We conclude that, when used in conjunction with a stretching program, a prefabricated shoe insert is more likely to produce improvement in symptoms as part of the initial treatment of proximal plantar fasciitis than a custom polypropylene orthotic device.
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Boca Raton, FL (PRWEB) March 11, 2009
Many podiatrists and foot care specialty stores recommend expensive custom-made orthotics costing several hundreds of dollars for patients suffering from heel and arch pain due to plantar fasciitis and other common foot problems. However, these custom devices may not be necessary in most cases according to at least two separate orthopedic research studies. These studies consistently found that inexpensive off-the-shelf orthotic insoles are more effective than custom-made insoles in relieving foot pain.
Fred Salomon, foot care specialist at Footminders, explains the difference: "Custom orthotics are necessary when the patient presents substantial left/right asymmetry, or when the feet have fairly unusual shapes. These cases require the dedicated involvement of a professional, which is why they are so expensive. On the other hand, prefabricated orthotics are designed to fit most common foot shapes, and should provide adequate arch support to relieve foot pain in 90% of the population". The studies described below give credibility to his statement:
An orthopedic research study organized by the San Francisco Orthopedic Foot and Ankle Center of the University of California was conducted at fifteen orthopedic centers, treating 236 patients ages 16 or older, most with plantar fasciitis symptoms for a period of six months or less. The study randomized patients into five different treatment groups who performed Achilles tendon- and plantar fascia-stretching exercises in a similar manner. While one group was treated using stretching exercises only, the other four groups stretched and used one of four different types of shoe inserts: a silicone heel pad, a felt pad, a rubber heel cup, or a custom-made polypropylene orthotic device.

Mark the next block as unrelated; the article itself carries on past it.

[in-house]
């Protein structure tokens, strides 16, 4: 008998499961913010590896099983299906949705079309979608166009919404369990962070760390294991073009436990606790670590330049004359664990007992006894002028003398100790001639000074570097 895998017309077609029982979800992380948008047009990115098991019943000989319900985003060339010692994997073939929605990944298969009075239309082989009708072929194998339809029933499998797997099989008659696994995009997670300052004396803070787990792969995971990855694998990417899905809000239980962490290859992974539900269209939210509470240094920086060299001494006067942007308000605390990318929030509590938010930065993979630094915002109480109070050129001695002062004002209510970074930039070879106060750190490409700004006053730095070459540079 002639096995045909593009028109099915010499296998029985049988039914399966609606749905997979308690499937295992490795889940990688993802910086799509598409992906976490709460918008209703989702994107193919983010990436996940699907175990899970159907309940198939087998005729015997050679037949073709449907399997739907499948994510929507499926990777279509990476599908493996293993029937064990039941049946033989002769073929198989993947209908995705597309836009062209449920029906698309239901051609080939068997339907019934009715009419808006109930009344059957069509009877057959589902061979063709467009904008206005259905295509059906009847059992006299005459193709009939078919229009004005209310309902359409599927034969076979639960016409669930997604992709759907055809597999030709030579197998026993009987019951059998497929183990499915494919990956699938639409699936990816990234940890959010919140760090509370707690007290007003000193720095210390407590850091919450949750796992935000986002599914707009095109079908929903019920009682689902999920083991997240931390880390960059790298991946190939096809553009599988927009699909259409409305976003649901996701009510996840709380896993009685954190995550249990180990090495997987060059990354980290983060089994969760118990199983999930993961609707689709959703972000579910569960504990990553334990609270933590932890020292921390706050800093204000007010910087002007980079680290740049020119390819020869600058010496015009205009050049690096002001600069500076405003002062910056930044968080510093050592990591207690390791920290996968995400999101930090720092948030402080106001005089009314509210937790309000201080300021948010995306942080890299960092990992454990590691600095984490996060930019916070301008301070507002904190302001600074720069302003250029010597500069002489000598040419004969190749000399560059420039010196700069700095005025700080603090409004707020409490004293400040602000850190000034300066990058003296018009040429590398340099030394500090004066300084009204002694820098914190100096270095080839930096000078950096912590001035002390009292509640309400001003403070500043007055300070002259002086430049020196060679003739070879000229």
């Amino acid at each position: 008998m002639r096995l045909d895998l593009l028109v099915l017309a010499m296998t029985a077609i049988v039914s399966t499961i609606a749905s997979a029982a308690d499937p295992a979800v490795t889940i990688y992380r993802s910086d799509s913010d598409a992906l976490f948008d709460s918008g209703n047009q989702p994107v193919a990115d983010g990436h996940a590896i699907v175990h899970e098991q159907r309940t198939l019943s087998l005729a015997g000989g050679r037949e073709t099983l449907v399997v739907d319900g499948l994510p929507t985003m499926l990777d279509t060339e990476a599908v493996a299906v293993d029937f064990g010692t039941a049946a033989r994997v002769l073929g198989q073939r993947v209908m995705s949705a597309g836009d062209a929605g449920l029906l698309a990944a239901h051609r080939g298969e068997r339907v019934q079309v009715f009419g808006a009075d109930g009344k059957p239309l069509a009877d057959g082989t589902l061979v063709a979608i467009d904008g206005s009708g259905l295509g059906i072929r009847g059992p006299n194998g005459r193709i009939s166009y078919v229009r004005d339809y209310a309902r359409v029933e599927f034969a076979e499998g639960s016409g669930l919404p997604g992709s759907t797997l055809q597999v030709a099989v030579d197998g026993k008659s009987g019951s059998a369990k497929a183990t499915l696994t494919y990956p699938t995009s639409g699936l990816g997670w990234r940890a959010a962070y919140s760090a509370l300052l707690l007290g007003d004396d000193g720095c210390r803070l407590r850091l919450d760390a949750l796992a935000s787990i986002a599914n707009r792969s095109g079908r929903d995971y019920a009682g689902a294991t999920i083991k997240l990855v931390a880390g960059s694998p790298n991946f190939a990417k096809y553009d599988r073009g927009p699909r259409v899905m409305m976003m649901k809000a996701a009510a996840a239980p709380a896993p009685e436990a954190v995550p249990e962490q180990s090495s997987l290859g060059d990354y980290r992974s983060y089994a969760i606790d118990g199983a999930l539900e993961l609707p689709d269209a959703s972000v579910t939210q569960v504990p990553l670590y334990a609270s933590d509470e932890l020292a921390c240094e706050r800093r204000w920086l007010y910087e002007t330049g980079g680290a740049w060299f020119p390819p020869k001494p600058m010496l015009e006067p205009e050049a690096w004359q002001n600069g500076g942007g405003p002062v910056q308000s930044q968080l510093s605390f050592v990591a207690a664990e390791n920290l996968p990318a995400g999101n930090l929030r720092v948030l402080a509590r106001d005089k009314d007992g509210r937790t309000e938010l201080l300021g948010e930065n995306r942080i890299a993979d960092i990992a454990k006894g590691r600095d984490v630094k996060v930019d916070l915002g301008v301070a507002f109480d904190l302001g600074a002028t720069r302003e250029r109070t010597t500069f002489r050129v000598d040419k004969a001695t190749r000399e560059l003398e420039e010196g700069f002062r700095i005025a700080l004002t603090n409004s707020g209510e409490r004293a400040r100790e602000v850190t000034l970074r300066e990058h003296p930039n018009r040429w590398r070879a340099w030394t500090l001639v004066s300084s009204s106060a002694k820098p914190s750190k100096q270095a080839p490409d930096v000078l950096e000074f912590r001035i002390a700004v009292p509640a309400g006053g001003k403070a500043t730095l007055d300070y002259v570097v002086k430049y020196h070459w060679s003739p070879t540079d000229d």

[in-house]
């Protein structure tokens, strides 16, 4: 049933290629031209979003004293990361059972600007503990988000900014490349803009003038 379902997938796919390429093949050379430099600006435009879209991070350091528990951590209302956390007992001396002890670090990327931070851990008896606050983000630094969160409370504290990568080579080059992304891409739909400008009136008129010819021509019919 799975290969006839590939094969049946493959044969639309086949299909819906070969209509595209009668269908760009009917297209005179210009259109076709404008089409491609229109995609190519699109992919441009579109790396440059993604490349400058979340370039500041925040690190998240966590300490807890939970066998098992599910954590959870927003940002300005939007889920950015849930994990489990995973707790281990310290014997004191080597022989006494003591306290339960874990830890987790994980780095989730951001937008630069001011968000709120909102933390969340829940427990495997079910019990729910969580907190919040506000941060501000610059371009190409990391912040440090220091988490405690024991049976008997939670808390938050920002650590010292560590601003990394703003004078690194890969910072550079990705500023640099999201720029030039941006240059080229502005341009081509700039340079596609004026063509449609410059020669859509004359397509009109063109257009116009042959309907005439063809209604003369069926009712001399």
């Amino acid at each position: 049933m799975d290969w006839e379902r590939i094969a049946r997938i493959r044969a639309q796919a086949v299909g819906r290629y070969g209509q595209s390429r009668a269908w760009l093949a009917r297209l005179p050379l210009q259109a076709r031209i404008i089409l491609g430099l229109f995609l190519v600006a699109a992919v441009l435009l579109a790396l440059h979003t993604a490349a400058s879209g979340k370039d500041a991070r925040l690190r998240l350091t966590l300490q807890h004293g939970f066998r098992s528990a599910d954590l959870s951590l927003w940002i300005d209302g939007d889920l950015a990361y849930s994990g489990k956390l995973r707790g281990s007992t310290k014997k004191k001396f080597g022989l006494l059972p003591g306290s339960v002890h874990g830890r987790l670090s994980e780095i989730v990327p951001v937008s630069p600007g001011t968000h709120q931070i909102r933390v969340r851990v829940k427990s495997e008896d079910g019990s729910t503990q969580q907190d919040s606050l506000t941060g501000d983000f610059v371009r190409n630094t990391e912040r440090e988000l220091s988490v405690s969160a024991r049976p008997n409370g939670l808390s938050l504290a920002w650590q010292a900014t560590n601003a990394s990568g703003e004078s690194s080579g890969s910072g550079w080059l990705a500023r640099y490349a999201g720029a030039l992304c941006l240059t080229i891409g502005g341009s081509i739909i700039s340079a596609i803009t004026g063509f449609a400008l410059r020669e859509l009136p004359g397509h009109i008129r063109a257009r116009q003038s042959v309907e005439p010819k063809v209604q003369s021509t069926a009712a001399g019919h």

After 8 weeks of treatment, the ratio of patients who reported improvement in each group read as follows:
Prefabricated orthotics (3 types): 88%
Stretching only: 72%
Custom-made orthotics: 68%
The researchers summarized their findings by releasing the following statement: "We conclude that, when used in conjunction with a stretching program, a prefabricated shoe insert is more likely to produce improvement in symptoms as part of the initial treatment of proximal plantar fasciitis than a custom polypropylene orthotic device."
In another similar study in 1996, The American Orthopaedic Foot and Ankle Society (AOFAS) in Seattle also conducted a two-year prospective randomized national study on the treatment of heel pain. The study also found inexpensive off-the-shelf shoe inserts to be more effective than custom plastic arch supports in the initial treatment of heel pain due to plantar fasciitis. This finding could potentially save more than $200 million in health care costs annually.
The Footminders product line includes prefabricated orthotic insoles designed to correct biomechanical imbalances of the foot such as over-pronation due to flat feet or fallen arches. This condition can result in serious foot problems over time, such as plantar fasciitis, heel spurs, shin splints, metatarsalgia (ball of foot pain), among others.
Paula Mills-Howell, a Footminders customer from San Jose, California, raves about their products. "I have extremely flat feet and suffered from heel pain due to plantar fasciitis for years. Initially I used a set of $400 custom plastic insoles that my podiatrist recommended. They gave me some relief, but my feet still bothered me. I tried the Footminders products on a friend's recommendation, and I could tell a huge difference after only 5 days. Now I have a set for every pair of shoes; I can't take a single step without my insoles."
For more information on the potential consequences of over-pronation, and how orthotics may help in preventing and relieving serious foot problems, visit their website http://www.footminders.com.
Footminders is a U.S. foot care company in partnership with Footlogics, an Australian company whose foot care products have helped millions of patients with foot pain across Europe and Australia. The Footminders foot care products are on sale online until their launch to U.S. and Canadian retailers in the summer of 2009.